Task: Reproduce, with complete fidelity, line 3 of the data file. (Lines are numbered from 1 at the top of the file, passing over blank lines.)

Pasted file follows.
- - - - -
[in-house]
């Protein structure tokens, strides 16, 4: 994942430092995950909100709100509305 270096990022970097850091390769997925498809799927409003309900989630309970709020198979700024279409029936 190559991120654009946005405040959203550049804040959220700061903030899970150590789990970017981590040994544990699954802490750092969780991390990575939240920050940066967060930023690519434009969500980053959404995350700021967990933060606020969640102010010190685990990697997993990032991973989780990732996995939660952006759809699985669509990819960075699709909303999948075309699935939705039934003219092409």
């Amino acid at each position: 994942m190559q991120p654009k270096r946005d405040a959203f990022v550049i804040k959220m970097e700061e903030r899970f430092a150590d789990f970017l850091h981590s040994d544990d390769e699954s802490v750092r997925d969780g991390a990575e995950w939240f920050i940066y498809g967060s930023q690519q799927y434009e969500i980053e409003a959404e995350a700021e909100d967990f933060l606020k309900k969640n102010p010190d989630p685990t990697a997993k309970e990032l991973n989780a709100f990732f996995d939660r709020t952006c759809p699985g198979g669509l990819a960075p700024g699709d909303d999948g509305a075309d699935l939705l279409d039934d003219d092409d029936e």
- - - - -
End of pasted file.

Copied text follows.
């Amino acid at each position: 994942m190559q991120p654009k270096r946005d405040a959203f990022v550049i804040k959220m970097e700061e903030r899970f430092a150590d789990f970017l850091h981590s040994d544990d390769e699954s802490v750092r997925d969780g991390a990575e995950w939240f920050i940066y498809g967060s930023q690519q799927y434009e969500i980053e409003a959404e995350a700021e909100d967990f933060l606020k309900k969640n102010p010190d989630p685990t990697a997993k309970e990032l991973n989780a709100f990732f996995d939660r709020t952006c759809p699985g198979g669509l990819a960075p700024g699709d909303d999948g509305a075309d699935l939705l279409d039934d003219d092409d029936e």